AE monitoring for characterizing rock fracturing

Several methods, including stress–strain relationships, scanning electron microscopy, photo-elasticity and AE monitoring, have been used to identify the different phases of the rock fracturing process (Ranjith et al. 2008). Of these, the AE monitoring technique has been of particular interest to researchers, as it is a simple method with proven reliability (Perera et al. 2011; Rathnaweera et al. 2013; Perera and Ranjith 2013).

AEs are produced by rapid micro-crack growth and usually provide vital information related to the failure of rock (Lockner 1993). AE has been used for numerous rock mechanics applications since the late 1930s. Koerner et al. (1981) reported eight different applications in rock mechanics which use AE monitoring techniques. These include rock mines, tunnels, slopes, hydraulic fracturing and earthquake precursor monitoring. Obert and Duvall (1942) is one of the earliest studies that used AE in rock mechanics, and they monitored AE release to predict rock bursts and mine failures. Lockner (1993) states that AE and seismology have significant overlaps, as both disciplines are concerned with the generation and propagation of elastic waves.

Externally-attached sensors are generally used in the AE technique to capture the elastic waves generated with the micro-crack development of a material undergoing stress changes. In general, ‘AE counts’ refer to the number of times the amplitude of an AE wave exceeds a specified threshold value. The characteristics of the cumulative AE counts versus stress curve have been used to identify the different phases of fracture propagation in brittle rocks. For example, Ranjith et al. (2004) reported that the curve is almost horizontal with very few or no AE counts during the crack closure phase, followed by stable fracture propagation where the curve shows a linear increase of cumulative AE counts with increasing stress. When the linear trend of the curve converts to an exponentially growing trend, it marks the beginning of the unstable crack propagation phase.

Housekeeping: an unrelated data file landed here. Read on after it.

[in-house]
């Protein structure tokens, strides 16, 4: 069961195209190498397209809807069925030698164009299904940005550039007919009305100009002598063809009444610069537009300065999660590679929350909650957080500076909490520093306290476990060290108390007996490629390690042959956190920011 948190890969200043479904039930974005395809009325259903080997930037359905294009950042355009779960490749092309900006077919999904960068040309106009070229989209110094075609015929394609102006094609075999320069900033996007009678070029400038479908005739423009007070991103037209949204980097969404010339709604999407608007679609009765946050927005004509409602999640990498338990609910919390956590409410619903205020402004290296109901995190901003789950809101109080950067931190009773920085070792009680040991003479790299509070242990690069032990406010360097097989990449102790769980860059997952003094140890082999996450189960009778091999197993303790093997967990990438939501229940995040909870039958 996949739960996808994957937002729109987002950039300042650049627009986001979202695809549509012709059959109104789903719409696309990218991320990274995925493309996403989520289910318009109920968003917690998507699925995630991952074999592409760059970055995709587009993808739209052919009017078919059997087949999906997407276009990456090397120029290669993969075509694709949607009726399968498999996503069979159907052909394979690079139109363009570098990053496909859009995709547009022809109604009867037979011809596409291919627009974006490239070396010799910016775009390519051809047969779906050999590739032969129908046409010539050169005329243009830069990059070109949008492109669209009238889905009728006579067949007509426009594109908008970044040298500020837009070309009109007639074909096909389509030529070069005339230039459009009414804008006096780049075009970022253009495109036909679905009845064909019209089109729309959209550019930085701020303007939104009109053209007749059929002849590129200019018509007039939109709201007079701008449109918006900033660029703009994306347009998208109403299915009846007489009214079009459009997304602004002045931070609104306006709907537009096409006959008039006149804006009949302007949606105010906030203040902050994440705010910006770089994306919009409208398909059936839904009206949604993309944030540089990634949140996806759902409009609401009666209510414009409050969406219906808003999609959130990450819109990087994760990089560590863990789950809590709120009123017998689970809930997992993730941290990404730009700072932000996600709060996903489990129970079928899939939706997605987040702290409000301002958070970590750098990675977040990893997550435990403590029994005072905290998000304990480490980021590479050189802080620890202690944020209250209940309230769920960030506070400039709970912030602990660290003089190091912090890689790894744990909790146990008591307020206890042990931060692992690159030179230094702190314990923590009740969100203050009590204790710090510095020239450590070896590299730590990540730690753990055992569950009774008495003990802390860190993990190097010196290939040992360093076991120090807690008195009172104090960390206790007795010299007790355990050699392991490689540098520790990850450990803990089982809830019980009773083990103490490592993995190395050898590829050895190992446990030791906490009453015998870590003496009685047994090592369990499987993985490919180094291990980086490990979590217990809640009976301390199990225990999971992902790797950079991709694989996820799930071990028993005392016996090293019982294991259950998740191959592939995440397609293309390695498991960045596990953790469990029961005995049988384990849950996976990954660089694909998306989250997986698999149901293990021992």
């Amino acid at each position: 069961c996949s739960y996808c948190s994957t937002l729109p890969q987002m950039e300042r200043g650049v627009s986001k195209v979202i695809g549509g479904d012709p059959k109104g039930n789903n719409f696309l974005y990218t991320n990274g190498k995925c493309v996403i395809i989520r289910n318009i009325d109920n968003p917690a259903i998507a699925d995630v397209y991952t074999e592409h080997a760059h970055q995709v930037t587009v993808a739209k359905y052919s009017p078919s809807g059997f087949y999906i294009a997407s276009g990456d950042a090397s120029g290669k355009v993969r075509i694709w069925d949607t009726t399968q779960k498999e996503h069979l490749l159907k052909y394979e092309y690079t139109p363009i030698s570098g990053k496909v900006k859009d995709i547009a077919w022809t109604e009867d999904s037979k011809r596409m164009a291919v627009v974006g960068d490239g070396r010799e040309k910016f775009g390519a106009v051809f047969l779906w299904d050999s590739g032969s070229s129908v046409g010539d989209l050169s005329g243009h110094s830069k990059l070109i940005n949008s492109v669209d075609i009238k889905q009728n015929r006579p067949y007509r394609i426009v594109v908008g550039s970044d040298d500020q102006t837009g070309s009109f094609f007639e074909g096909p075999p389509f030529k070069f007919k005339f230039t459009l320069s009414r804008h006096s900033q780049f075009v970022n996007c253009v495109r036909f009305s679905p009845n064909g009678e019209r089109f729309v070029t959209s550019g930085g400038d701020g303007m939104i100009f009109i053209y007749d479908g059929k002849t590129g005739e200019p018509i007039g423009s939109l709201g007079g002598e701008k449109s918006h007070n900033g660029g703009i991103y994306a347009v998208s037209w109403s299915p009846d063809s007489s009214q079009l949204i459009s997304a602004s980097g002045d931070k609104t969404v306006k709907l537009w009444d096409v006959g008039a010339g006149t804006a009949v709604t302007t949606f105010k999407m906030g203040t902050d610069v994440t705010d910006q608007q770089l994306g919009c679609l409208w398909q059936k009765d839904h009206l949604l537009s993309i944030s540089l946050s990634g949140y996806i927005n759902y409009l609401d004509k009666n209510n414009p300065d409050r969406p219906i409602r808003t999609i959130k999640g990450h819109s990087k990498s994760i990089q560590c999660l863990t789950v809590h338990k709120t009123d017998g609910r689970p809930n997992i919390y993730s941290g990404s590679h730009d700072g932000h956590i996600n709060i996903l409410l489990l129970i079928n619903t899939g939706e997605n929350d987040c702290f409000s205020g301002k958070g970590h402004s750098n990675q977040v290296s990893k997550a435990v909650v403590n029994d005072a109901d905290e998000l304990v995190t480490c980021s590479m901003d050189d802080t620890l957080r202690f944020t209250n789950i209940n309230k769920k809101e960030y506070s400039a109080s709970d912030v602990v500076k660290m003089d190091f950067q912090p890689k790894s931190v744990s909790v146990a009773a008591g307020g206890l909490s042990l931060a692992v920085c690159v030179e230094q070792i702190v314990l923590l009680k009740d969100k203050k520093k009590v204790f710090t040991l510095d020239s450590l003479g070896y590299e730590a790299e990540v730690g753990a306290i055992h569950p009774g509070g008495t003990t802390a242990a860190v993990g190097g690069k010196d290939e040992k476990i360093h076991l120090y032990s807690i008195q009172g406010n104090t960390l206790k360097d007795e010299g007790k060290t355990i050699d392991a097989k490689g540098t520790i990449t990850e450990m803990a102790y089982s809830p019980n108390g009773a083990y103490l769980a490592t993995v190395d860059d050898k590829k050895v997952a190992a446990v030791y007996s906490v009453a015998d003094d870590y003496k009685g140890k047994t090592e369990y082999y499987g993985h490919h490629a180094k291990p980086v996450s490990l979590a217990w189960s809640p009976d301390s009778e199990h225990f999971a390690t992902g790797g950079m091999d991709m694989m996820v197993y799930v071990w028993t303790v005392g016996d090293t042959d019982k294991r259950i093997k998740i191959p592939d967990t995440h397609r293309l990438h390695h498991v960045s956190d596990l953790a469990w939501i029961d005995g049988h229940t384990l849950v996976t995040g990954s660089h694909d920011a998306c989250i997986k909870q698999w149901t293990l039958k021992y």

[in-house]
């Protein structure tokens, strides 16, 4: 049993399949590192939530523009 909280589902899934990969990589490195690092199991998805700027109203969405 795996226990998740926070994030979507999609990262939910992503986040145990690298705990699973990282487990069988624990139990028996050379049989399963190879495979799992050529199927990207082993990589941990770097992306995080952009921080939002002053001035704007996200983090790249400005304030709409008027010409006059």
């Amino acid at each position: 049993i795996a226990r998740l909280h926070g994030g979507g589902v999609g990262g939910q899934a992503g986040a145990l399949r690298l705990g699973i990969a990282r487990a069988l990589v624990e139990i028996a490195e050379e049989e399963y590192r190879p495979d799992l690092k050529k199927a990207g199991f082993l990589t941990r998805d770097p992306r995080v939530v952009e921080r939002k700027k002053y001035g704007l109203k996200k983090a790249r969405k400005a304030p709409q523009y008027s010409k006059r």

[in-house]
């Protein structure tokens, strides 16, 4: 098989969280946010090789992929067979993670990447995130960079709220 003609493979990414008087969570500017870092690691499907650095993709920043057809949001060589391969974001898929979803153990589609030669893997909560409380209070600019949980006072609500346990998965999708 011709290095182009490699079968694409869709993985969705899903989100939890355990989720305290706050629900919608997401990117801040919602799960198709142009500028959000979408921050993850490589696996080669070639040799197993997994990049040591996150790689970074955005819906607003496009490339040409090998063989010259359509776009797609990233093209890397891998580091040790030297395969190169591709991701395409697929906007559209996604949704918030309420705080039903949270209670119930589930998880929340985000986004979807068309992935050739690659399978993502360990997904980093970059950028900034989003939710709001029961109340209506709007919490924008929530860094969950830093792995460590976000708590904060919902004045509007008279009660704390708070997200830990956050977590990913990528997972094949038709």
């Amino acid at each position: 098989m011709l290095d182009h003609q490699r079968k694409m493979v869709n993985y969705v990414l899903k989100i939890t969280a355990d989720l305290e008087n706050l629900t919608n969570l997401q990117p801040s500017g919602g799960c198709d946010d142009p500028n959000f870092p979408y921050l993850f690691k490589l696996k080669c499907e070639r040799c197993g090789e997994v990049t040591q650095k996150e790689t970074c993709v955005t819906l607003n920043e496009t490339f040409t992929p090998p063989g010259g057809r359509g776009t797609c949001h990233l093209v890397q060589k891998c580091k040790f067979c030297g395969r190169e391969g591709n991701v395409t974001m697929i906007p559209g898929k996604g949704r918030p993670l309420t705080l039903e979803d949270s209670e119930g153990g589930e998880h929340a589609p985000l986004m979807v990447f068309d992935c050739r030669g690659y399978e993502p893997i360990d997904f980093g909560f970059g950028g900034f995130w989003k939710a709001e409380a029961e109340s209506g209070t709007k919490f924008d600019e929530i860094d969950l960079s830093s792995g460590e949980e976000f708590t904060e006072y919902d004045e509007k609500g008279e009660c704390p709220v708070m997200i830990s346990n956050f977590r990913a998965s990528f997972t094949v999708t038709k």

Although the fracture progression behaviour of intact rock has been well documented that of jointed rock coupled with joint geometrical properties has not been satisfactorily explored. Therefore, this paper provides an initial attempt to better understand the nature of fracture development in jointed rock by investigating the influence of joint orientation on the fracture progression behaviour of singly-jointed sandstone under undrained triaxial stress conditions. AE monitoring was used to characterize the fracture propagation process in the test specimens. The following section presents the details of the experimental method, followed by the results and discussion.

Experimental work